Digital NEST founder receives distinguished award for leadership and vision

Alumnus Jacob Martinez honored with 2020 James Irvine Leadership Award

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Jacob Martinez (Oakes '04, evolutionary biology), founder and executive director of Digital NEST, has received a prestigious 2020 James Irvine Leadership Award for empowering youth through digital innovation. 

Martinez opened Digital NEST, a hip and innovative learning center, in Watsonville six years ago. The nonprofit helps young people from rural areas master skills like programming, game design, filmmaking, and graphic arts. It also guides them as they create their own projects.

The leadership awards recognize and support individuals who are advancing innovative and effective solutions to significant economic and social issues in California. The foundation provides each recipient’s organization with a grant of $250,000 to support his or her work benefiting the people of California, and helps recipients share their approaches with policymakers and practitioners.

The foundation hailed Martinez as “a leader in the fight against social, educational, and economic inequities in the underserved rural communities of Northern California.” The foundation also praised Martinez for his work on behalf of  “forgotten communities” that have been historically locked out of the economic opportunities and digital innovation brought by the technology industry.

As the foundation noted, some of those families have been pushed out of their own neighborhoods as a side effect of a booming digital economy.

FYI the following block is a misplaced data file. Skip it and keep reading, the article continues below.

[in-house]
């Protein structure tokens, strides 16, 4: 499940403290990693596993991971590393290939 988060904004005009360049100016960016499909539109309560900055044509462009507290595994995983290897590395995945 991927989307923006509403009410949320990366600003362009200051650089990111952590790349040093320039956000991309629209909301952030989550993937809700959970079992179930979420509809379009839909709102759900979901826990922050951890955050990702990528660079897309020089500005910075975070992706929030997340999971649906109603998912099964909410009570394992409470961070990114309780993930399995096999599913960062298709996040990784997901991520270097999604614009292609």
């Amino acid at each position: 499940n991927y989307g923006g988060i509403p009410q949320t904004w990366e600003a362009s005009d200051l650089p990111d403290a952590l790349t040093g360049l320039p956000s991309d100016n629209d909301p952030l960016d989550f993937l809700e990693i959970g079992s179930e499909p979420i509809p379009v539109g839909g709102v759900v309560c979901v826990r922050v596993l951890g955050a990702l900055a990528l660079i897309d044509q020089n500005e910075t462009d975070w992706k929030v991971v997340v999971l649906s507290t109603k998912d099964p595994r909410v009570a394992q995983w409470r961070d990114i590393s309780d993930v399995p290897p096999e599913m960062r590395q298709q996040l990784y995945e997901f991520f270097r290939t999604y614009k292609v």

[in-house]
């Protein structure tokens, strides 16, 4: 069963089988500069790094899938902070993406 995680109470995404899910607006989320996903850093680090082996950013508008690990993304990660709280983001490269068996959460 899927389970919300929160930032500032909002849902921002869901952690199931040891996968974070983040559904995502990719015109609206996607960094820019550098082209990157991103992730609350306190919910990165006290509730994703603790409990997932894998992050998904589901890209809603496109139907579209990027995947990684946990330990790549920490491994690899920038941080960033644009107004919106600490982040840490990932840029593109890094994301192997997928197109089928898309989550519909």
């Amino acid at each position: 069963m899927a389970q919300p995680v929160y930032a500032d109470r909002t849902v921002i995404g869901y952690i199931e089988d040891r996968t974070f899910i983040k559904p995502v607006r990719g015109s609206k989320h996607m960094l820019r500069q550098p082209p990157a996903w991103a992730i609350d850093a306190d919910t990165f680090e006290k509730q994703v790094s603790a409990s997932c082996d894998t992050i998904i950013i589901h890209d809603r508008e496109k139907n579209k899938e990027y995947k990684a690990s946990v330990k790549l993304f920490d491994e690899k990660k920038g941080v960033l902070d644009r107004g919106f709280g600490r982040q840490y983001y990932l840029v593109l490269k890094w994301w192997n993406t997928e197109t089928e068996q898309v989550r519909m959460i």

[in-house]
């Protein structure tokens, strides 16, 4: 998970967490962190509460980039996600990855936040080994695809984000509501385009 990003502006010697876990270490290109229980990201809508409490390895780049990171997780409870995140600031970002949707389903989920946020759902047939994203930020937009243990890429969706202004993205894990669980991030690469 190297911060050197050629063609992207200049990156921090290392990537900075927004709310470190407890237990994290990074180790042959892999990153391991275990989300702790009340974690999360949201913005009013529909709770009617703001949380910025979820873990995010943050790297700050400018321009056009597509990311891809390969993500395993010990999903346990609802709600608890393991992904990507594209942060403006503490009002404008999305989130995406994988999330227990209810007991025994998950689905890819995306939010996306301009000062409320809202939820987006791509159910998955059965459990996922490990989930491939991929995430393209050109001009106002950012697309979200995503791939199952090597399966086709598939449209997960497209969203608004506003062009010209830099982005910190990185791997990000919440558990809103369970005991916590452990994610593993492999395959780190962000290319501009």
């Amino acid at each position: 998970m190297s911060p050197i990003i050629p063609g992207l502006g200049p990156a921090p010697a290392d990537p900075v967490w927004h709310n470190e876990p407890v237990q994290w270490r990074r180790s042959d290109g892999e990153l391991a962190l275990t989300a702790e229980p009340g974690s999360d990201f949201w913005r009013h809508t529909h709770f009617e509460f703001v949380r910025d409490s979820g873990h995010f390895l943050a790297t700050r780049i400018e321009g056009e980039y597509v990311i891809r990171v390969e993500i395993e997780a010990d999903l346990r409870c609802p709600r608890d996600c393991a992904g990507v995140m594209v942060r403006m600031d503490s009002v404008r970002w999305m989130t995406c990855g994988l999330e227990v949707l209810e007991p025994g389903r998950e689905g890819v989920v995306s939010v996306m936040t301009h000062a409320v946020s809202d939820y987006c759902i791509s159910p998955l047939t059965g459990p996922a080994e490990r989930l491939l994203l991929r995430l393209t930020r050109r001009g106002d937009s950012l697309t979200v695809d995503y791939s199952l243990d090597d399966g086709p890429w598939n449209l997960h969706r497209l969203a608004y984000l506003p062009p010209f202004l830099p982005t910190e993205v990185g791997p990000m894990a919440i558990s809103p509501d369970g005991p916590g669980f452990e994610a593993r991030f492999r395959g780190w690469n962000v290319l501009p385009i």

“There are youth in forgotten communities across this state that have the heart, skills, and talent needed to drive California’s future,” Martinez said. 

In an interview, he mentioned that Watsonville is only an hour's drive south of Silicon Valley.

“Why are these companies continuously looking for talent in other parts of this country when there is brilliant, young, and diverse talent that exists right outside their corporate headquarters?”

Digital NEST creates physical tech hubs for youth, giving them places to go for training, education, and access to technology.

In the last 5 years, over 2,500 youth have gone to the Digital NEST for services training.

“We have students coming here during the high school day, getting elective credit, but also getting workforce training at the same time,” Martinez said.

Last year, Martinez launched a partnership with a local school district and community college to integrate technology curricula for K-12 and higher education institutions. This program allows students to receive both high school and college credits for specific technology classes. Martinez’s ultimate goal is to work with businesses to create job opportunities that enable students to stay and drive economic development at home.